Building Credit with Secured Credit Cards

When used correctly, credit cards can help build credit. You may have trouble getting approved if you have bad credit or thin credit history. It’s a classic catch-22.

Secured credit cards are designed specifically for people in your situation. Unlike traditional credit cards, these cards have a few quirks, but they are easier to obtain and they can help build credit right away.

This is how secured credit cards work.

Who Secured Credit Cards Are For Secured credit cards are used by two main groups:

  • People with bad credit who wish to improve it
  • People with a thin or non-existent credit history

If you have bad credit or are just beginning to build your credit profile, a secured card may be beneficial to you. Your application could still be rejected depending on the state of your credit.

How Secured Cards Work

Secured credit cards require you to pay an upfront security deposit to the credit card company. Once your application is approved, you will need to submit this deposit.

Usually, your credit limit is determined by the amount of your deposit; for example, a $1,000 deposit will get you a card with a $1,000 credit limit, although some card issuers may offer a credit line greater than your security deposit. A minimum deposit of $200 is required for most cards.

The reason for the security deposit is simple: as someone with poor or no credit, you represent a greater risk to the card issuer, who is not confident you will be able to make your payments. If you stop paying, they will keep your security deposit.

In addition to that, secured credit cards work just like regular credit cards. If you don’t pay your balance in full every month, you’ll be charged interest. You can use them to make purchases, and they require monthly payments.

In some cases, your credit limit will be increased or even your deposit refunded after a certain time period, either automatically or upon request.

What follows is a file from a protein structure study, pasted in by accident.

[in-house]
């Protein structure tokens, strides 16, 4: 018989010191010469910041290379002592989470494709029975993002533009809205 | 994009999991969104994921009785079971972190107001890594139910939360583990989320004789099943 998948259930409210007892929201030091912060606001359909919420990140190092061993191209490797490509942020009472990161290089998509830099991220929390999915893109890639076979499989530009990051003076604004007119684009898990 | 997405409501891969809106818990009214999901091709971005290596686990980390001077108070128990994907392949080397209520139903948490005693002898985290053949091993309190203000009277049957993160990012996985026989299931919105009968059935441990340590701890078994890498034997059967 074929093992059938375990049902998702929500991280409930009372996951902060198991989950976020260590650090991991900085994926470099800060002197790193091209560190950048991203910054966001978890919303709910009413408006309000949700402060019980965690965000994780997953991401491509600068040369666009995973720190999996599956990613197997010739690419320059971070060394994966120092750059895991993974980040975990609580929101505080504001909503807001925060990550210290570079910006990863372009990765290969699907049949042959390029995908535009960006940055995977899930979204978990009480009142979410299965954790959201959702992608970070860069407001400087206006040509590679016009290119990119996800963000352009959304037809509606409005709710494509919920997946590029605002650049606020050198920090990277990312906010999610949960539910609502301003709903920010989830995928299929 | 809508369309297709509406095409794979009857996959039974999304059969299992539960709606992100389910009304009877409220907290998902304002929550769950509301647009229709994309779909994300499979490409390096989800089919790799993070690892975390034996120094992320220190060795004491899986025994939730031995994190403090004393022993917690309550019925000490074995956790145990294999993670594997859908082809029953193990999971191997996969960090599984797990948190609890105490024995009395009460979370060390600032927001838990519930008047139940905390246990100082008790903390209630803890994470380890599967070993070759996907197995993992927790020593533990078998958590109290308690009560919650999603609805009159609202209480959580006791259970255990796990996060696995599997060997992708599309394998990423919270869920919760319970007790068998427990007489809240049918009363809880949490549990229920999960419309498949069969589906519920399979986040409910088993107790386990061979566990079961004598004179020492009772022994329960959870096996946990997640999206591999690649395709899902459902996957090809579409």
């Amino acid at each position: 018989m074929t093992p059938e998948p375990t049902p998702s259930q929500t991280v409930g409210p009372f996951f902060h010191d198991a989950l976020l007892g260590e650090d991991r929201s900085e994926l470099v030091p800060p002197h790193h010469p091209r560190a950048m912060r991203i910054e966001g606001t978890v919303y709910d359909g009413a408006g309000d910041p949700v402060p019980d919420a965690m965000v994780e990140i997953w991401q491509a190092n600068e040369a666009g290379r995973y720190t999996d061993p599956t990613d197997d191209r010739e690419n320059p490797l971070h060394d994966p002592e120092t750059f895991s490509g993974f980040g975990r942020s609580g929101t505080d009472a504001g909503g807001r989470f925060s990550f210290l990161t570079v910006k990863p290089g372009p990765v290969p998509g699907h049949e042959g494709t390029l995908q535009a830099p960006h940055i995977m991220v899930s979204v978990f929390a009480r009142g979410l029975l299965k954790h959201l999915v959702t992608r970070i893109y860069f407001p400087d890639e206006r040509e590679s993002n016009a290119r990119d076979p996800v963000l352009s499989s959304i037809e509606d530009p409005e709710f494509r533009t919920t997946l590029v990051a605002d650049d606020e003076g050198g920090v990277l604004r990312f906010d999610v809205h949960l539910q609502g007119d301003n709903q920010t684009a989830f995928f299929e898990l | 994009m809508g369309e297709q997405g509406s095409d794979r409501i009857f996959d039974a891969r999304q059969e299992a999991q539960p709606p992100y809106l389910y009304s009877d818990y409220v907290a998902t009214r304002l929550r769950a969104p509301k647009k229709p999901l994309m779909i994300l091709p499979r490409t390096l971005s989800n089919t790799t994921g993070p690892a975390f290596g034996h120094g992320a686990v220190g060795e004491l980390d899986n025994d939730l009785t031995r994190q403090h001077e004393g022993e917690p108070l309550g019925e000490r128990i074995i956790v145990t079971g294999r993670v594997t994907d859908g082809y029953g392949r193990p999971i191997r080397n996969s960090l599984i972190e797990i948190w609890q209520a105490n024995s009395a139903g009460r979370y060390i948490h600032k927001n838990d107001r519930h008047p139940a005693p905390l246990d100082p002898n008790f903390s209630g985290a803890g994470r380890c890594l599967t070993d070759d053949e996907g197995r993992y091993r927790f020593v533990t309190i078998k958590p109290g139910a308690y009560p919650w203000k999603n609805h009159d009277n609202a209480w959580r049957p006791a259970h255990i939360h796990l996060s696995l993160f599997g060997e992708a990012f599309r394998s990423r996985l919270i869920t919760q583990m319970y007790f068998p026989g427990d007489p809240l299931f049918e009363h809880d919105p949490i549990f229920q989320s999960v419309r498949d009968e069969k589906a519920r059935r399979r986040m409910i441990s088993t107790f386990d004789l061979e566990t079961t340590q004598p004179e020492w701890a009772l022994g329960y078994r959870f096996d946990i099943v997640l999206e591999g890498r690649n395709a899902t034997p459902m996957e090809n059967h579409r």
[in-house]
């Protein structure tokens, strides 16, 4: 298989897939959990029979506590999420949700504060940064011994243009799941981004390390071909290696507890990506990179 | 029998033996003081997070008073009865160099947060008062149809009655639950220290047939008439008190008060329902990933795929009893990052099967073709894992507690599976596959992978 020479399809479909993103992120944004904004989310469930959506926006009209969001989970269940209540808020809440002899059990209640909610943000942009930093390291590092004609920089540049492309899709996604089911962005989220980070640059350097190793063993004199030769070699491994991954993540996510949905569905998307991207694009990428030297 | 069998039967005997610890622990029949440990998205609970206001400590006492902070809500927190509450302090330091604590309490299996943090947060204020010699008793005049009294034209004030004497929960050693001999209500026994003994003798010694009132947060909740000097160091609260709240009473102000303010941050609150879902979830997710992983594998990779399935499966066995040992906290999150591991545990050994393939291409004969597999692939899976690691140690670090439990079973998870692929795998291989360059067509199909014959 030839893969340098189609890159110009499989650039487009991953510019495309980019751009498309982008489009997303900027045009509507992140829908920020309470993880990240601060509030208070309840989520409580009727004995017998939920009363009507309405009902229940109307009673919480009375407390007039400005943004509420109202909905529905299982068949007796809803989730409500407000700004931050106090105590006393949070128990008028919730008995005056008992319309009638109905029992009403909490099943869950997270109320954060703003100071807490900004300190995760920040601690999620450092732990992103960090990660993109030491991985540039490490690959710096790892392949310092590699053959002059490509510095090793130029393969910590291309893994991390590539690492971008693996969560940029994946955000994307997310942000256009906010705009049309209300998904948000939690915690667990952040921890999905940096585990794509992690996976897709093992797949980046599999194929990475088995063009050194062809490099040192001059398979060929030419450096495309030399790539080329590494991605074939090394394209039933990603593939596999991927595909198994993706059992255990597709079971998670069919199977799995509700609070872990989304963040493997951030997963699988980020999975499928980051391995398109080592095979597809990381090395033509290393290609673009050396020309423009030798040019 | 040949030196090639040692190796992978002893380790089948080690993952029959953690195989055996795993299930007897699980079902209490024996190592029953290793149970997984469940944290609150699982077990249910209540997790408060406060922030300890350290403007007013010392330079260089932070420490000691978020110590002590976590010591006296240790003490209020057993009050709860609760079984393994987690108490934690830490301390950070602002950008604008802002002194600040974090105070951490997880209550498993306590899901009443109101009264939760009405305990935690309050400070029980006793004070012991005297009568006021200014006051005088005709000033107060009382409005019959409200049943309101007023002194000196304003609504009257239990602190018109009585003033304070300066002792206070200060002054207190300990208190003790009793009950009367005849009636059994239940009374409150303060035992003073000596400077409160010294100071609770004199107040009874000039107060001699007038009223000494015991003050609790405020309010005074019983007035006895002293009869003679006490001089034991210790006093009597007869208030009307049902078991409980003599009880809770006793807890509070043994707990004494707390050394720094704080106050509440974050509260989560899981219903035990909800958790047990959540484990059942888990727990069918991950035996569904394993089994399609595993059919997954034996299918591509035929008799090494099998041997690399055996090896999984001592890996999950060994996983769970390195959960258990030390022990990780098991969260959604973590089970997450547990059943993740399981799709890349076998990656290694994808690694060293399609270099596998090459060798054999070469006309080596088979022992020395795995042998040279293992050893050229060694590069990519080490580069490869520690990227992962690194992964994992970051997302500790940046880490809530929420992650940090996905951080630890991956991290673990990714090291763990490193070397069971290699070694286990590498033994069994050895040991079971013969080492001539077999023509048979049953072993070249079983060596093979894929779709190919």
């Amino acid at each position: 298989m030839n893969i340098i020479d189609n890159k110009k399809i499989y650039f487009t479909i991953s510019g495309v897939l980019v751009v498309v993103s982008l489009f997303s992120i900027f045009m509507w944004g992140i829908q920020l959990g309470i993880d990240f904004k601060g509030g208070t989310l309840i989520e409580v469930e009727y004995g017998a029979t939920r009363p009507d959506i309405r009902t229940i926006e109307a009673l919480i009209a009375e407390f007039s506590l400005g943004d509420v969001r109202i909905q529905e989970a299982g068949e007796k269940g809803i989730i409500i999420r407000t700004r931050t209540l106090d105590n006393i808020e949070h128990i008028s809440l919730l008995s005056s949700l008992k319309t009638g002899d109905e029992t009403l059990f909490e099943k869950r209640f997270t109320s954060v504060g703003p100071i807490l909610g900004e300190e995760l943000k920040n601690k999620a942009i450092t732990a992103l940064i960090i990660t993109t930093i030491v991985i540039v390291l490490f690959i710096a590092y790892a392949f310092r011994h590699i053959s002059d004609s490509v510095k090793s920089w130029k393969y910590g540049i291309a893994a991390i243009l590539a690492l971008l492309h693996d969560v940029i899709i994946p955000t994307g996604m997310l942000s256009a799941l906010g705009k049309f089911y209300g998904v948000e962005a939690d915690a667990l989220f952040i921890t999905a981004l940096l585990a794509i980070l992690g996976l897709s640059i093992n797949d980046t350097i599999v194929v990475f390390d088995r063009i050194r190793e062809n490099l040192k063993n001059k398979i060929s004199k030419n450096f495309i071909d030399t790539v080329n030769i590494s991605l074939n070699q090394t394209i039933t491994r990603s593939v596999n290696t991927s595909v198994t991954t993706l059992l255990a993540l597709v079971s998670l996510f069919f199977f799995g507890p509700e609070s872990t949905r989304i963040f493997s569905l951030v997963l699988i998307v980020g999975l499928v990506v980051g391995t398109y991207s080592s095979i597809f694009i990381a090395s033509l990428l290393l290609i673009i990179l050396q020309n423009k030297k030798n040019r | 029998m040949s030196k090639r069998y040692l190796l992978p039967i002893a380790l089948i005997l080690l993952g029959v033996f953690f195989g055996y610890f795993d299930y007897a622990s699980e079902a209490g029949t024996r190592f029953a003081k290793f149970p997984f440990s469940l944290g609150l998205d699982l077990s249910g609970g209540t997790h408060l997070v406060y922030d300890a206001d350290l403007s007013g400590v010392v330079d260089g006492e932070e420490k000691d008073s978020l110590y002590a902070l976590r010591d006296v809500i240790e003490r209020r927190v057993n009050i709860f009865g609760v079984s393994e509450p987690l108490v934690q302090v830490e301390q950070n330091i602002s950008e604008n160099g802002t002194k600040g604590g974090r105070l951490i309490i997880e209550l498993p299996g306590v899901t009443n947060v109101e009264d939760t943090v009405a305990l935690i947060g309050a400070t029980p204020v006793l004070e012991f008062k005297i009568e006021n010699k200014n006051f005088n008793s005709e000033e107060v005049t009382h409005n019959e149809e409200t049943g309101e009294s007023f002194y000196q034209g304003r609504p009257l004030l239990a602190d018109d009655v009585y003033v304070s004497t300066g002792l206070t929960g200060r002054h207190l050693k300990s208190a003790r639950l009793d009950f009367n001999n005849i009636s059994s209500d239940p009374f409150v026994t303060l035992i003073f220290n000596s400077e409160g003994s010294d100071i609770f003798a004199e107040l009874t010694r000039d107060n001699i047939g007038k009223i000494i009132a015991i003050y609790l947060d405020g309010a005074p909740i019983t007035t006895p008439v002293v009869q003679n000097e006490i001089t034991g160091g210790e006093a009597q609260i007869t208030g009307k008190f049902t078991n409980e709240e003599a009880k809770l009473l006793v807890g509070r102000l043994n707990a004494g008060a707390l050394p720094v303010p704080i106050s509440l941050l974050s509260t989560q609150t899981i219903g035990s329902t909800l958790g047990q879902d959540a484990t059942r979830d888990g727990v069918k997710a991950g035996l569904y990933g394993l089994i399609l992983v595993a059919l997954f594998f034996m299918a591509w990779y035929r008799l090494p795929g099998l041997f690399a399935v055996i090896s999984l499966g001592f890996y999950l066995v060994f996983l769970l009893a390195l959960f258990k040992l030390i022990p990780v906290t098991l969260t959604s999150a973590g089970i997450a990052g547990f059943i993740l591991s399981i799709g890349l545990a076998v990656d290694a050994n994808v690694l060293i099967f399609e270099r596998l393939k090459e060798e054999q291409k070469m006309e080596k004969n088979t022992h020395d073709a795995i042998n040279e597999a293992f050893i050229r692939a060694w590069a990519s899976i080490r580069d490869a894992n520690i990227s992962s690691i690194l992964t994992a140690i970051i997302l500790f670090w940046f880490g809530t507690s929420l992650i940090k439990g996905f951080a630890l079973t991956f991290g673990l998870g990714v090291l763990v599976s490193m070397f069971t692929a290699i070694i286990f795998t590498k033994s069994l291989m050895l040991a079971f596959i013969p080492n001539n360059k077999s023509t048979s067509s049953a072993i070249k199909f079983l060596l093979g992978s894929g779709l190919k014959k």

How Secured Credit Cards Build Credit

As with traditional credit cards, secured credit card activity is reported to the major credit bureaus. Using your credit card wisely will help you build the following factors that impact your credit score:

  • Payment history: making timely payments every month will help you build a positive payment history.
  • Account mix: you can also manage installment accounts (loans with fixed monthly payments for a predetermined time period) if you have a credit card.
  • Debt utilization: you will demonstrate your ability to manage your credit card balance responsibly if you keep your balance low (under 30%).
  • The average age of accounts: the older your accounts, the better your credit score will be. Your credit card will help you increase the average age of your accounts over time.

Choosing a Secured Credit Card

Choosing the right card depends on your specific situation. You should know where your credit stands and how much you can afford to put down for a security deposit before you begin researching credit cards.

Try to find a credit card with a competitive annual percentage rate (APR), but be aware that secured credit cards tend to have higher interest rates than traditional credit cards. Choose a card that has a low (or no) annual fee.

Although this isn’t the norm, some major credit card issuers, such as Discover, even offer secured credit cards with rewards. Make sure to evaluate all your options and weigh the costs of any card before applying.

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